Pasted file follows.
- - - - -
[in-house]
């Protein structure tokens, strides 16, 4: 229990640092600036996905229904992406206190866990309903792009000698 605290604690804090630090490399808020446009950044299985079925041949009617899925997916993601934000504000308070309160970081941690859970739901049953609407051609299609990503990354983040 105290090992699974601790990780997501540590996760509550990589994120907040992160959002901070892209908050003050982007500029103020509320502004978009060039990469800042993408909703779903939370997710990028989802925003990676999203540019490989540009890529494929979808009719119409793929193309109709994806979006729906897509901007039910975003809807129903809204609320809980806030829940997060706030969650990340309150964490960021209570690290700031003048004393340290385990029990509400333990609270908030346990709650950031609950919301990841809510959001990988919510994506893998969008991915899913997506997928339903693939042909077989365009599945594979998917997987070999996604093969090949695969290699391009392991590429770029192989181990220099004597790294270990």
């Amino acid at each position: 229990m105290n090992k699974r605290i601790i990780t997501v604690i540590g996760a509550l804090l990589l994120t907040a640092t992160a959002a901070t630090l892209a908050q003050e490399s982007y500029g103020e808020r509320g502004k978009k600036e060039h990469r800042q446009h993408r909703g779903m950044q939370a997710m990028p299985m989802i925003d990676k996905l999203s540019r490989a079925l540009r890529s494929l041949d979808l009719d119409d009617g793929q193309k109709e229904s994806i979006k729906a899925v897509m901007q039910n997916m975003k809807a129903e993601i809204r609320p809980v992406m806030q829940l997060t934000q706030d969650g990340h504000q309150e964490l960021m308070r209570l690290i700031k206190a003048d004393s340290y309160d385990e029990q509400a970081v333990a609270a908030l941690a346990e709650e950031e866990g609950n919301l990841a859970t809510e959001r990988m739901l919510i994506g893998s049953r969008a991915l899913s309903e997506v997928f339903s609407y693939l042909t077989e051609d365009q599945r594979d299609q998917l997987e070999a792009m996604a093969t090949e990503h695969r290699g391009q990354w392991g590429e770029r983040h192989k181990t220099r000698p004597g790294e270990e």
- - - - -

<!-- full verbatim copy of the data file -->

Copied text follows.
[in-house]
């Protein structure tokens, strides 16, 4: 229990640092600036996905229904992406206190866990309903792009000698 605290604690804090630090490399808020446009950044299985079925041949009617899925997916993601934000504000308070309160970081941690859970739901049953609407051609299609990503990354983040 105290090992699974601790990780997501540590996760509550990589994120907040992160959002901070892209908050003050982007500029103020509320502004978009060039990469800042993408909703779903939370997710990028989802925003990676999203540019490989540009890529494929979808009719119409793929193309109709994806979006729906897509901007039910975003809807129903809204609320809980806030829940997060706030969650990340309150964490960021209570690290700031003048004393340290385990029990509400333990609270908030346990709650950031609950919301990841809510959001990988919510994506893998969008991915899913997506997928339903693939042909077989365009599945594979998917997987070999996604093969090949695969290699391009392991590429770029192989181990220099004597790294270990």
């Amino acid at each position: 229990m105290n090992k699974r605290i601790i990780t997501v604690i540590g996760a509550l804090l990589l994120t907040a640092t992160a959002a901070t630090l892209a908050q003050e490399s982007y500029g103020e808020r509320g502004k978009k600036e060039h990469r800042q446009h993408r909703g779903m950044q939370a997710m990028p299985m989802i925003d990676k996905l999203s540019r490989a079925l540009r890529s494929l041949d979808l009719d119409d009617g793929q193309k109709e229904s994806i979006k729906a899925v897509m901007q039910n997916m975003k809807a129903e993601i809204r609320p809980v992406m806030q829940l997060t934000q706030d969650g990340h504000q309150e964490l960021m308070r209570l690290i700031k206190a003048d004393s340290y309160d385990e029990q509400a970081v333990a609270a908030l941690a346990e709650e950031e866990g609950n919301l990841a859970t809510e959001r990988m739901l919510i994506g893998s049953r969008a991915l899913s309903e997506v997928f339903s609407y693939l042909t077989e051609d365009q599945r594979d299609q998917l997987e070999a792009m996604a093969t090949e990503h695969r290699g391009q990354w392991g590429e770029r983040h192989k181990t220099r000698p004597g790294e270990e």